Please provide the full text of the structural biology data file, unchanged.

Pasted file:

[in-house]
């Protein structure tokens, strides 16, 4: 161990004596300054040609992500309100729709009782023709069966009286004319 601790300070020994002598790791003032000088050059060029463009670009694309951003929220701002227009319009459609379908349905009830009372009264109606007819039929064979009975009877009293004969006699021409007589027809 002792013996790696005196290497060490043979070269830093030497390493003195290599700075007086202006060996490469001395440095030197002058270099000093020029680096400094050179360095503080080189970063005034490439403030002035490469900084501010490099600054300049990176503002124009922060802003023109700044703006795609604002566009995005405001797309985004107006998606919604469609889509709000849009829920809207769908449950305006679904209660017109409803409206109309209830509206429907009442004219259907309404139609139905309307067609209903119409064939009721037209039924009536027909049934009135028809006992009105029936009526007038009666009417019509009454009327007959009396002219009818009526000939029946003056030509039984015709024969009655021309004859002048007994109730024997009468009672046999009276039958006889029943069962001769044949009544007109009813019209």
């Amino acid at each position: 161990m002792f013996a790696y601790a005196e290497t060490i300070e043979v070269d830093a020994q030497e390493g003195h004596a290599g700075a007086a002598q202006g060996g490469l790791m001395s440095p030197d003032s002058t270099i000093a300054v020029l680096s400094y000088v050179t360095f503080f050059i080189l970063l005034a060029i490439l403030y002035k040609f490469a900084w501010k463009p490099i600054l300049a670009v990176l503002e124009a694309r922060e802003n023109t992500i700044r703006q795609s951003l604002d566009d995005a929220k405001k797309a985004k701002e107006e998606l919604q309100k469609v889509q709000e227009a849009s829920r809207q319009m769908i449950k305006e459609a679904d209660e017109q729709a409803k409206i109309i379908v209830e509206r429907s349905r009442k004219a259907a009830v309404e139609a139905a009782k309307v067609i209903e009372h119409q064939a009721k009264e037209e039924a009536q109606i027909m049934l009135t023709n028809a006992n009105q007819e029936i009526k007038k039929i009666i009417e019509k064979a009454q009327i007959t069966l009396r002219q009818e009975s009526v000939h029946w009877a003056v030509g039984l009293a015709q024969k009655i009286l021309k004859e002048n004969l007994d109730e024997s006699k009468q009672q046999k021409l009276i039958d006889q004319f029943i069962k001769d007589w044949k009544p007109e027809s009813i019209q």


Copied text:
[in-house]
């Protein structure tokens, strides 16, 4: 161990004596300054040609992500309100729709009782023709069966009286004319 601790300070020994002598790791003032000088050059060029463009670009694309951003929220701002227009319009459609379908349905009830009372009264109606007819039929064979009975009877009293004969006699021409007589027809 002792013996790696005196290497060490043979070269830093030497390493003195290599700075007086202006060996490469001395440095030197002058270099000093020029680096400094050179360095503080080189970063005034490439403030002035490469900084501010490099600054300049990176503002124009922060802003023109700044703006795609604002566009995005405001797309985004107006998606919604469609889509709000849009829920809207769908449950305006679904209660017109409803409206109309209830509206429907009442004219259907309404139609139905309307067609209903119409064939009721037209039924009536027909049934009135028809006992009105029936009526007038009666009417019509009454009327007959009396002219009818009526000939029946003056030509039984015709024969009655021309004859002048007994109730024997009468009672046999009276039958006889029943069962001769044949009544007109009813019209």
């Amino acid at each position: 161990m002792f013996a790696y601790a005196e290497t060490i300070e043979v070269d830093a020994q030497e390493g003195h004596a290599g700075a007086a002598q202006g060996g490469l790791m001395s440095p030197d003032s002058t270099i000093a300054v020029l680096s400094y000088v050179t360095f503080f050059i080189l970063l005034a060029i490439l403030y002035k040609f490469a900084w501010k463009p490099i600054l300049a670009v990176l503002e124009a694309r922060e802003n023109t992500i700044r703006q795609s951003l604002d566009d995005a929220k405001k797309a985004k701002e107006e998606l919604q309100k469609v889509q709000e227009a849009s829920r809207q319009m769908i449950k305006e459609a679904d209660e017109q729709a409803k409206i109309i379908v209830e509206r429907s349905r009442k004219a259907a009830v309404e139609a139905a009782k309307v067609i209903e009372h119409q064939a009721k009264e037209e039924a009536q109606i027909m049934l009135t023709n028809a006992n009105q007819e029936i009526k007038k039929i009666i009417e019509k064979a009454q009327i007959t069966l009396r002219q009818e009975s009526v000939h029946w009877a003056v030509g039984l009293a015709q024969k009655i009286l021309k004859e002048n004969l007994d109730e024997s006699k009468q009672q046999k021409l009276i039958d006889q004319f029943i069962k001769d007589w044949k009544p007109e027809s009813i019209q």